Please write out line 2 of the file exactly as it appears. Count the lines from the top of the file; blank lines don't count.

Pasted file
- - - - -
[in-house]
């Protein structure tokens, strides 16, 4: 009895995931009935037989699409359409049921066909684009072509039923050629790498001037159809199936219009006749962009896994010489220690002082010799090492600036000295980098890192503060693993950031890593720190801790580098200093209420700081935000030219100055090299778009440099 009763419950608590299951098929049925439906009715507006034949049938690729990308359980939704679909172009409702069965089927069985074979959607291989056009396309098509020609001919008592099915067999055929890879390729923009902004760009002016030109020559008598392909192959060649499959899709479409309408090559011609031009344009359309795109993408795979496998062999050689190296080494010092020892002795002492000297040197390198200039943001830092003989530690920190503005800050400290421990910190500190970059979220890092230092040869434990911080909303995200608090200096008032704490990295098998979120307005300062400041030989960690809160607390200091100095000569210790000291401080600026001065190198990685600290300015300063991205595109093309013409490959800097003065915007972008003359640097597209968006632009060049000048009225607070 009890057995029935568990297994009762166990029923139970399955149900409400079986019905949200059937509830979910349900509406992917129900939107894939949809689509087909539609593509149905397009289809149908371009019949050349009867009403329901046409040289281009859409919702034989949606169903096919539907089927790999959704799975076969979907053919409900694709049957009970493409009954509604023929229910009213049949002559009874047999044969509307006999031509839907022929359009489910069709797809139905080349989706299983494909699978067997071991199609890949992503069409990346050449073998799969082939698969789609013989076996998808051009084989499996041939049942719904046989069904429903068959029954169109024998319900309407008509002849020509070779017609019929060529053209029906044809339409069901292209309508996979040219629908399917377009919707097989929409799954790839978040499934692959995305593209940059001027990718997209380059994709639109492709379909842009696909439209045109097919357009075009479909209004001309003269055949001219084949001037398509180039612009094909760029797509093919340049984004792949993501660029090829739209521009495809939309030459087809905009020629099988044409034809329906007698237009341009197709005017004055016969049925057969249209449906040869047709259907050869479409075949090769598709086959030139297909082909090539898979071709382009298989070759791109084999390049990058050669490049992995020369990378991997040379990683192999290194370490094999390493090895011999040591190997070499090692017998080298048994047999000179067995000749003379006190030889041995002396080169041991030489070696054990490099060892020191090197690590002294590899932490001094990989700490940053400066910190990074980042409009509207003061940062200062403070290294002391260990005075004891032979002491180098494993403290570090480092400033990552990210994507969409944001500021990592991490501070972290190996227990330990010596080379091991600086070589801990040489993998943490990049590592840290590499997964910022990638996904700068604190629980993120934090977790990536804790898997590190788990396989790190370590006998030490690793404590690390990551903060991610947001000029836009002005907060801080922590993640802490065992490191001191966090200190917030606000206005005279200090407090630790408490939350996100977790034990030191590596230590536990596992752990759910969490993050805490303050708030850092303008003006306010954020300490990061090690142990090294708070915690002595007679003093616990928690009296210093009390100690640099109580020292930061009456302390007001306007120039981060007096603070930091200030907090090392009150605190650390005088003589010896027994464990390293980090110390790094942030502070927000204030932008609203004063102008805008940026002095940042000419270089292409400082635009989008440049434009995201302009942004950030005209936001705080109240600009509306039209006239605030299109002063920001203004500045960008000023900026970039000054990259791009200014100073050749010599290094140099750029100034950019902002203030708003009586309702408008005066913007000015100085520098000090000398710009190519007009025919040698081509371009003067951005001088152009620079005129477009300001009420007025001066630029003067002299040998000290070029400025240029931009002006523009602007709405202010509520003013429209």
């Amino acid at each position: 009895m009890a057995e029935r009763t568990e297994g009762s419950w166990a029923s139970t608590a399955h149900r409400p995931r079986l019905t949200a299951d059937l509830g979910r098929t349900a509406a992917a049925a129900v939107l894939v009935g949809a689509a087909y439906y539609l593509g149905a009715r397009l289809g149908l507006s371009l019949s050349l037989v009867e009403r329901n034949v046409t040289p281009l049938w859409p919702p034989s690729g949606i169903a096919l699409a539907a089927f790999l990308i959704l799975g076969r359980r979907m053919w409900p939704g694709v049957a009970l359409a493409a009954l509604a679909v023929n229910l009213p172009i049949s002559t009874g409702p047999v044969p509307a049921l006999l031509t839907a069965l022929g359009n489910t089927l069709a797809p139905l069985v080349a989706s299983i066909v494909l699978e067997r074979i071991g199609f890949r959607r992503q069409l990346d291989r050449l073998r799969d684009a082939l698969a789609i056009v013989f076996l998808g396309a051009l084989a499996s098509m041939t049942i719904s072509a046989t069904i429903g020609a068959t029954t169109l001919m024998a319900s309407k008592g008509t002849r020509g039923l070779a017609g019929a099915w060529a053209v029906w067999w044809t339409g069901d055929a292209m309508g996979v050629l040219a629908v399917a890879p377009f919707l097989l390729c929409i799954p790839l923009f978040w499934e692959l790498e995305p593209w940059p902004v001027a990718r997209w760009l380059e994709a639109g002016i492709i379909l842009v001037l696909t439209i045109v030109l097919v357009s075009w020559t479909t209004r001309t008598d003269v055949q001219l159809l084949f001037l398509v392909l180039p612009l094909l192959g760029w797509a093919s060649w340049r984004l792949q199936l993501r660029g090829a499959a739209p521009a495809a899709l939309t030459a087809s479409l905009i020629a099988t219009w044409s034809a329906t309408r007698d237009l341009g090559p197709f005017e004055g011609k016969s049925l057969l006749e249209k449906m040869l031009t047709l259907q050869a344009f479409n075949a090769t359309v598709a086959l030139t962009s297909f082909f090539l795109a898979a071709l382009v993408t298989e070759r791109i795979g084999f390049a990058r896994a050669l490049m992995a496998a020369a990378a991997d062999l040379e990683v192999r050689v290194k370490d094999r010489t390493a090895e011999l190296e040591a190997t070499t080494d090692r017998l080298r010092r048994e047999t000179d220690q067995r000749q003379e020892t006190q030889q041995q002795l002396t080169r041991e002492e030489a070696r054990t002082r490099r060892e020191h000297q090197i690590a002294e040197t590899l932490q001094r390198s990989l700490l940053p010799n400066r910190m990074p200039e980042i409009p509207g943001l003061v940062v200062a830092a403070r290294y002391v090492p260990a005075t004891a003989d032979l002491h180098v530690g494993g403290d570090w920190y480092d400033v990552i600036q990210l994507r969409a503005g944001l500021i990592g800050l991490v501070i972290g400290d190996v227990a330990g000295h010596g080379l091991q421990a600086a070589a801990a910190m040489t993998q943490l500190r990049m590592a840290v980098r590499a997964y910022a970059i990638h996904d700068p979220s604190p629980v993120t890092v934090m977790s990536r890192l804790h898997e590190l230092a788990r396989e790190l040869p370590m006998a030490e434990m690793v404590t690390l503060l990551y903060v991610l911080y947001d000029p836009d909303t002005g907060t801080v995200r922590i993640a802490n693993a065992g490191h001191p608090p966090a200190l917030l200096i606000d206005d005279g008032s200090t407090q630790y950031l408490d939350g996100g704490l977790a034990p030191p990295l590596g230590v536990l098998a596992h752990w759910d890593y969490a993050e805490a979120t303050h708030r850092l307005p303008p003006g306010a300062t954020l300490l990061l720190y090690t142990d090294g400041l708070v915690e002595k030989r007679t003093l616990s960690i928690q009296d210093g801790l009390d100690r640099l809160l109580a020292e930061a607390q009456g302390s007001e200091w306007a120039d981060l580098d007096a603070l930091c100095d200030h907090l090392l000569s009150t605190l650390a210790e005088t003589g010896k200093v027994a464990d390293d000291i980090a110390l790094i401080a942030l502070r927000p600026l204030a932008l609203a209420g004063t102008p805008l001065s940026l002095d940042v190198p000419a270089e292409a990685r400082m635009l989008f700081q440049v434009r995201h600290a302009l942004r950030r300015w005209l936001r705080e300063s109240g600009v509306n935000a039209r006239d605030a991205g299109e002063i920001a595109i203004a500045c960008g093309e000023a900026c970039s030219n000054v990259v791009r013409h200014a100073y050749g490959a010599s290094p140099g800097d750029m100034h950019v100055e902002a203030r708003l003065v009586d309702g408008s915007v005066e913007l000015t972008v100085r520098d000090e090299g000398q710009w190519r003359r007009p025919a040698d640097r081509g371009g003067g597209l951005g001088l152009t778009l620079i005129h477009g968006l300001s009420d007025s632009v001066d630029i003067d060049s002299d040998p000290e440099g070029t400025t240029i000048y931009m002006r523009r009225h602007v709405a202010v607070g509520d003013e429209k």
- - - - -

């Protein structure tokens, strides 16, 4: 009895995931009935037989699409359409049921066909684009072509039923050629790498001037159809199936219009006749962009896994010489220690002082010799090492600036000295980098890192503060693993950031890593720190801790580098200093209420700081935000030219100055090299778009440099 009763419950608590299951098929049925439906009715507006034949049938690729990308359980939704679909172009409702069965089927069985074979959607291989056009396309098509020609001919008592099915067999055929890879390729923009902004760009002016030109020559008598392909192959060649499959899709479409309408090559011609031009344009359309795109993408795979496998062999050689190296080494010092020892002795002492000297040197390198200039943001830092003989530690920190503005800050400290421990910190500190970059979220890092230092040869434990911080909303995200608090200096008032704490990295098998979120307005300062400041030989960690809160607390200091100095000569210790000291401080600026001065190198990685600290300015300063991205595109093309013409490959800097003065915007972008003359640097597209968006632009060049000048009225607070 009890057995029935568990297994009762166990029923139970399955149900409400079986019905949200059937509830979910349900509406992917129900939107894939949809689509087909539609593509149905397009289809149908371009019949050349009867009403329901046409040289281009859409919702034989949606169903096919539907089927790999959704799975076969979907053919409900694709049957009970493409009954509604023929229910009213049949002559009874047999044969509307006999031509839907022929359009489910069709797809139905080349989706299983494909699978067997071991199609890949992503069409990346050449073998799969082939698969789609013989076996998808051009084989499996041939049942719904046989069904429903068959029954169109024998319900309407008509002849020509070779017609019929060529053209029906044809339409069901292209309508996979040219629908399917377009919707097989929409799954790839978040499934692959995305593209940059001027990718997209380059994709639109492709379909842009696909439209045109097919357009075009479909209004001309003269055949001219084949001037398509180039612009094909760029797509093919340049984004792949993501660029090829739209521009495809939309030459087809905009020629099988044409034809329906007698237009341009197709005017004055016969049925057969249209449906040869047709259907050869479409075949090769598709086959030139297909082909090539898979071709382009298989070759791109084999390049990058050669490049992995020369990378991997040379990683192999290194370490094999390493090895011999040591190997070499090692017998080298048994047999000179067995000749003379006190030889041995002396080169041991030489070696054990490099060892020191090197690590002294590899932490001094990989700490940053400066910190990074980042409009509207003061940062200062403070290294002391260990005075004891032979002491180098494993403290570090480092400033990552990210994507969409944001500021990592991490501070972290190996227990330990010596080379091991600086070589801990040489993998943490990049590592840290590499997964910022990638996904700068604190629980993120934090977790990536804790898997590190788990396989790190370590006998030490690793404590690390990551903060991610947001000029836009002005907060801080922590993640802490065992490191001191966090200190917030606000206005005279200090407090630790408490939350996100977790034990030191590596230590536990596992752990759910969490993050805490303050708030850092303008003006306010954020300490990061090690142990090294708070915690002595007679003093616990928690009296210093009390100690640099109580020292930061009456302390007001306007120039981060007096603070930091200030907090090392009150605190650390005088003589010896027994464990390293980090110390790094942030502070927000204030932008609203004063102008805008940026002095940042000419270089292409400082635009989008440049434009995201302009942004950030005209936001705080109240600009509306039209006239605030299109002063920001203004500045960008000023900026970039000054990259791009200014100073050749010599290094140099750029100034950019902002203030708003009586309702408008005066913007000015100085520098000090000398710009190519007009025919040698081509371009003067951005001088152009620079005129477009300001009420007025001066630029003067002299040998000290070029400025240029931009002006523009602007709405202010509520003013429209």